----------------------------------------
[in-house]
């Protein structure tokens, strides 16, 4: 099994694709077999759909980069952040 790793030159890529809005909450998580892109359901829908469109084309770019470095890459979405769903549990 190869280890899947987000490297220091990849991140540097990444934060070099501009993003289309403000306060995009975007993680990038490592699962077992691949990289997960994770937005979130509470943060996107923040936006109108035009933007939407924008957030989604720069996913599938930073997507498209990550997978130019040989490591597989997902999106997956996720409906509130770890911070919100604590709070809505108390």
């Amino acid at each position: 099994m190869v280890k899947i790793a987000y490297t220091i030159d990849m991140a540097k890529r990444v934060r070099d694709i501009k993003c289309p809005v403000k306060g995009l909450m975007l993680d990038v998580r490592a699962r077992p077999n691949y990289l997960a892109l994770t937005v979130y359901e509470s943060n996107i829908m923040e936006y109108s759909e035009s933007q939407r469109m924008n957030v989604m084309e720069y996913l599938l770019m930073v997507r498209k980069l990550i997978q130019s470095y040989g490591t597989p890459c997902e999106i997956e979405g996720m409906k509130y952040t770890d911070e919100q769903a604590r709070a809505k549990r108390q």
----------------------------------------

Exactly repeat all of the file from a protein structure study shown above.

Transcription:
[in-house]
């Protein structure tokens, strides 16, 4: 099994694709077999759909980069952040 790793030159890529809005909450998580892109359901829908469109084309770019470095890459979405769903549990 190869280890899947987000490297220091990849991140540097990444934060070099501009993003289309403000306060995009975007993680990038490592699962077992691949990289997960994770937005979130509470943060996107923040936006109108035009933007939407924008957030989604720069996913599938930073997507498209990550997978130019040989490591597989997902999106997956996720409906509130770890911070919100604590709070809505108390």
């Amino acid at each position: 099994m190869v280890k899947i790793a987000y490297t220091i030159d990849m991140a540097k890529r990444v934060r070099d694709i501009k993003c289309p809005v403000k306060g995009l909450m975007l993680d990038v998580r490592a699962r077992p077999n691949y990289l997960a892109l994770t937005v979130y359901e509470s943060n996107i829908m923040e936006y109108s759909e035009s933007q939407r469109m924008n957030v989604m084309e720069y996913l599938l770019m930073v997507r498209k980069l990550i997978q130019s470095y040989g490591t597989p890459c997902e999106i997956e979405g996720m409906k509130y952040t770890d911070e919100q769903a604590r709070a809505k549990r108390q």